“My first priority is to get to know my students. Once I know more about who they are and what they like, then I’ll be able to design lessons that speak to their interests.”
This is part of a series of features on new teachers in our community.
Lindsey Davis is a new first-grade teacher at Winfield Scott Elementary School.
“To be a good educator by making a difference in my student’s lives. And to make learning a fun enjoyable experience for each and every student that I get the opportunity to teach.”
FORT SCOTT, Kan. (Aug. 13, 2018) – Raising healthy kids is important, that’s why Mercy Clinic Fort Scott hosted the seventh annual Mercy Kids Health Fair and Teddy Bear Clinic on Saturday, August 11.
Children took part in free health screenings, fitness fun, and learned tips to help make good choices for healthy living.
Dolls and a variety of stuffed animals received checkups, x-rays and vaccinations from Mercy Clinic providers at the Teddy Bear Clinic. Mercy general surgeon Dr. Wan-Lin Horng was able to mend minor scrapes and cuts, too.
“At Mercy, we make it a priority to give parents and guardians the tools necessary to lead kids down the path of long-term health,” said Amy Budy, Mercy Clinic administrative assistant and organizer of the event. “At the Mercy Kids Health Fair, we bring together numerous resources from within Mercy and the community to educate our most prized asset – children. We are grateful to the many agencies and organizations for participating and making the fair a huge success.”
To learn more about primary care or to establish a physician, call Mercy Clinic at 620-223-8040.
Mercy, named one of the top five large U.S. health systems in 2018, 2017 and 2016 by IBM Watson Health, serves millions annually. Mercy includes more than 40 acute care and specialty (heart, children’s, orthopedic and rehab) hospitals, 800 physician practices and outpatient facilities, 44,000 co-workers and 2,100 Mercy Clinic physicians in Arkansas, Kansas, Missouri and Oklahoma. Mercy also has clinics, outpatient services and outreach ministries in Arkansas, Louisiana, Mississippi and Texas. In addition, Mercy’s IT division, Mercy Technology Services, supply chain organization, ROi, and Mercy Virtual commercially serve providers and patients in more than 20 states coast to coast.
supply chain organization, ROi, and Mercy Virtual commercially serve providers and patients in more than 20 states coast to coast.
The Red Ram Motel property has been cleaned up from the overgrown trees and shrubs which abounded on the property, given new paint, doors, and floors in the individual rooms and it is almost ready for the transformation to student housing for Fort Scott Community College.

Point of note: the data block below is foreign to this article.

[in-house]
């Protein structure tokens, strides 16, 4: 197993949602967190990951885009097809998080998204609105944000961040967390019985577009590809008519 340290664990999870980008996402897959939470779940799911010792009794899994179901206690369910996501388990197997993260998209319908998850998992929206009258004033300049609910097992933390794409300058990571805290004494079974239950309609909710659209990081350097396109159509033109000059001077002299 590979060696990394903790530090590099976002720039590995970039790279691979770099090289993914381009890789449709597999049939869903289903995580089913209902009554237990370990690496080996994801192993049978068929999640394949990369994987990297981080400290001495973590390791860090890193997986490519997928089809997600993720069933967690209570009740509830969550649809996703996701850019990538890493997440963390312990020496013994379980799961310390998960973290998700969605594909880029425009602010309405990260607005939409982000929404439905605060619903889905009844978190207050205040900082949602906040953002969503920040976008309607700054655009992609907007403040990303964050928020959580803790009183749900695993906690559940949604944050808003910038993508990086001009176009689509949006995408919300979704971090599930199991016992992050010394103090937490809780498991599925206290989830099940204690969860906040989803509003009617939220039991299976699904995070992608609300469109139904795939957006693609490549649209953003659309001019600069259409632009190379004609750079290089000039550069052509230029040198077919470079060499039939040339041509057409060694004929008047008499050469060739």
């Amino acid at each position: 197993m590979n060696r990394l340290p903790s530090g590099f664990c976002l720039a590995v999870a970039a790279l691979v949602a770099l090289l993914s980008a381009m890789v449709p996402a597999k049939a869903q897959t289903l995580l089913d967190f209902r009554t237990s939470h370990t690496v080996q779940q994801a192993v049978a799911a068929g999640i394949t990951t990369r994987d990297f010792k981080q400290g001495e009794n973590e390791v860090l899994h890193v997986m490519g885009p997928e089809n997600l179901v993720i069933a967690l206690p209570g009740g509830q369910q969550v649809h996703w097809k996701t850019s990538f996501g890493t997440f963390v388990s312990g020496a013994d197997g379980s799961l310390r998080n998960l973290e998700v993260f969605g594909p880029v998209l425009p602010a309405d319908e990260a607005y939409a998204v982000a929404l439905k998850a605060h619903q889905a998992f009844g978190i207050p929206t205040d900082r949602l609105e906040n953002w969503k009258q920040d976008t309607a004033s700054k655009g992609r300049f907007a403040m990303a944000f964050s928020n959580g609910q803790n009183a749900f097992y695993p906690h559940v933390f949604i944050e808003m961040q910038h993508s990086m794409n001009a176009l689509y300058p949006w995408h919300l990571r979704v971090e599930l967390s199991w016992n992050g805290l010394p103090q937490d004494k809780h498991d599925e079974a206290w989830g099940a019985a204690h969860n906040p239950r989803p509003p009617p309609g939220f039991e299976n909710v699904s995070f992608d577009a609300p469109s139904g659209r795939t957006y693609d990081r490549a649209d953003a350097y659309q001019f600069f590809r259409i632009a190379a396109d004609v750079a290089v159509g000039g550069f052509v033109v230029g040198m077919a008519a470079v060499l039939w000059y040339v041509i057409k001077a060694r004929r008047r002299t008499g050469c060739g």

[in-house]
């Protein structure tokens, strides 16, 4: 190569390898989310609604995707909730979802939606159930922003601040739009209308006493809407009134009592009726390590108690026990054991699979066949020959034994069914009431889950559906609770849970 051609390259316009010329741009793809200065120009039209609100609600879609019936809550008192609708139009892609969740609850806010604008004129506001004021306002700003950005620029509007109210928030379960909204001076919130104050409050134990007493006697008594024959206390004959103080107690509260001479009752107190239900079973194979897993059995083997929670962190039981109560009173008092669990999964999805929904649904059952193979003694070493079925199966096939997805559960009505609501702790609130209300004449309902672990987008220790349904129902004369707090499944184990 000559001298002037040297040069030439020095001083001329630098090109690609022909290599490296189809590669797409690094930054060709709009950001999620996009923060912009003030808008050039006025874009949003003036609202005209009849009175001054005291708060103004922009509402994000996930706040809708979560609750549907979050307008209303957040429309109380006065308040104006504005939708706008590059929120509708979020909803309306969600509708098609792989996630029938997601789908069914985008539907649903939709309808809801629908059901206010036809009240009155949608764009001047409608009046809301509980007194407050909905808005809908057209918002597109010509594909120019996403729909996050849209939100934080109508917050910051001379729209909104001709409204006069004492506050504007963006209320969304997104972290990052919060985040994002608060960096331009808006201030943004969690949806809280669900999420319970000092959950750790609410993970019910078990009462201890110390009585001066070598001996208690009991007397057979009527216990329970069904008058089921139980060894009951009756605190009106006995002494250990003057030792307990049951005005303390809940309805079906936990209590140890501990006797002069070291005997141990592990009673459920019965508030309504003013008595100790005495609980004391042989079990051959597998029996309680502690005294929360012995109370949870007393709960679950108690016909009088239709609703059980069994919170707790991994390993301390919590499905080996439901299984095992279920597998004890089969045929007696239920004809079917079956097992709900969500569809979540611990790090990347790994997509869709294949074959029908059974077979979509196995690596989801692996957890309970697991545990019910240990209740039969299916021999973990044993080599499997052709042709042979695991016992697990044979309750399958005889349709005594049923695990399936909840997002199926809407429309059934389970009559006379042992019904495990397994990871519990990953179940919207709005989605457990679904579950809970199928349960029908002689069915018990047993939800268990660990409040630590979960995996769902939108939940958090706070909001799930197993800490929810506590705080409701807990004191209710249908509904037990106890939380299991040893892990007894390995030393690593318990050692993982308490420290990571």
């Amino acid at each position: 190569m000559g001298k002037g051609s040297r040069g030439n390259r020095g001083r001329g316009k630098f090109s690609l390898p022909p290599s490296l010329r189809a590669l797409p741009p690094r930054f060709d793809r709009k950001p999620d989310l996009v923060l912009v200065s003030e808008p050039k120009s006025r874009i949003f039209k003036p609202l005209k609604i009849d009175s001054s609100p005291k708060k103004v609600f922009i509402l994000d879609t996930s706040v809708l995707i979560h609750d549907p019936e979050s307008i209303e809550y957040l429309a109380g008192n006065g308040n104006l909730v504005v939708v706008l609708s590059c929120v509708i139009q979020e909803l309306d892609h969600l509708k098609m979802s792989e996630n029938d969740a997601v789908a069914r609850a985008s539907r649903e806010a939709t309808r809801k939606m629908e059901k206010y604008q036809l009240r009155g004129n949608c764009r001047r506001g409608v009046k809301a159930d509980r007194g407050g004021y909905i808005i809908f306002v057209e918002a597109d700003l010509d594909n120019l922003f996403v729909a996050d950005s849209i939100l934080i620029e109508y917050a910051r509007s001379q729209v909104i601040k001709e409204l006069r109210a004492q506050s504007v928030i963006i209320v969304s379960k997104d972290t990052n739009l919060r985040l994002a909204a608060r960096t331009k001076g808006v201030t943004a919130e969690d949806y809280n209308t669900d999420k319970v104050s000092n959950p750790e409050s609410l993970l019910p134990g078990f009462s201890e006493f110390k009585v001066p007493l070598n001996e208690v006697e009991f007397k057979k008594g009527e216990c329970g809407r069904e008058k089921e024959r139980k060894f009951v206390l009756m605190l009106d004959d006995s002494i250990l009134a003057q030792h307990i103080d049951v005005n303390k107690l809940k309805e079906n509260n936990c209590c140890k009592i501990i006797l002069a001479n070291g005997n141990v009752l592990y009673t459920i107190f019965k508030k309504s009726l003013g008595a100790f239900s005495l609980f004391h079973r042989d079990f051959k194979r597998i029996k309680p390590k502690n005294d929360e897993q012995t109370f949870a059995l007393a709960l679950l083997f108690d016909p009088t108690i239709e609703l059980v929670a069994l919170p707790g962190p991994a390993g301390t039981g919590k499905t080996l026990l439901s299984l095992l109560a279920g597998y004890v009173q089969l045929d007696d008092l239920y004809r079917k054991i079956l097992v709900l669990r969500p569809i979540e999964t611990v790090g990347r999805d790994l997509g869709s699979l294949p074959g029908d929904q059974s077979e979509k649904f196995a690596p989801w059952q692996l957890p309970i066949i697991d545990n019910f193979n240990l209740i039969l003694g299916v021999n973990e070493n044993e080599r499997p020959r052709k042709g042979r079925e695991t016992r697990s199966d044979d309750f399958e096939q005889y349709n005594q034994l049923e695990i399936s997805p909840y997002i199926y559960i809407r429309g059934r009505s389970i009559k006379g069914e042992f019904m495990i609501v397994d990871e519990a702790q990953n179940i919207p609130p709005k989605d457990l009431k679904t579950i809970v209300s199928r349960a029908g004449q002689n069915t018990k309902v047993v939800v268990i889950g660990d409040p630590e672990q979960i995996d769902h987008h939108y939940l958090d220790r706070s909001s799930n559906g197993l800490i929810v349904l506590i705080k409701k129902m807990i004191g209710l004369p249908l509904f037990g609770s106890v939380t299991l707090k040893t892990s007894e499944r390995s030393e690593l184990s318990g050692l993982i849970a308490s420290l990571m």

Greyhound Lodge, as it is now known, will be part of the FSCC housing options.
“We are excited to see the transformation and having it done,” FSCC President Alysia Johnston said on Wednesday. “I think the students will like it.”
All the remodeling of the building was done by maintenance staff or the construction trades class, she said.
“Kim Coates (construction trade instructor) and a couple of kids have been on it,” Johnston said. “Lane Cutler cleaned up the property. Jim Woods is a member of the maintenance team. All the remodel has been in-house, except the floors.”
Johnny Walker was the high bidder for the Red Ram Motel sign.
Each room will have bunkable beds. “The kids can decide whether to bunk them or not,” she said. “Each room will have beds, a small fridge, microwave, dresser.”
“It’s affordable, $300 per month per student,” Johnston said. “It’s also appropriate, supervised student housing.”
A member of FSCC staff will be living in an apartment at Greyhound Lodge, for security and supervision duties.
A computer lab, a student lounge with a pool table, washer and dryer and kitchen will be available for students use.
Greyhound Lodge is on the north side of town, near the intersection of Hwy. 54 and Hwy. 69. The FSCC main campus is on the south side of town. Students will be moving in the weekend of August 18-19, Johnston said.
“The students who live there can purchase a meal plan,” Johnston said. “We now have a 10-meal-plan or a 7-meal-plan, if they want to purchase it.”
This is a series featuring the new teachers in our community.
Cindy Satterfield is the new Title 1 Teacher for Kindergarten through Second Grade at Winfield Scott Elementary School, Fort Scott.
The Fort Scott National Historic Site’s Trailblazer Program ends August 10.
During this workshop, children were introduced to the National Park Service mission of caring for the nation’s natural and cultural heritage, according to the Fort Scott National Historic Site website: https://www.nps.gov/fosc/learn/news/trailblazercamp.htm
They searched for treasure in a mock archaeological dig, explored the prairie, and discovered methods used to preserve the buildings and artifacts of the fort. The students engaged in living history, learned flag protocol and worked on a play that they will present at the end of the week. Also, there were green activities that taught children how to use resources wisely.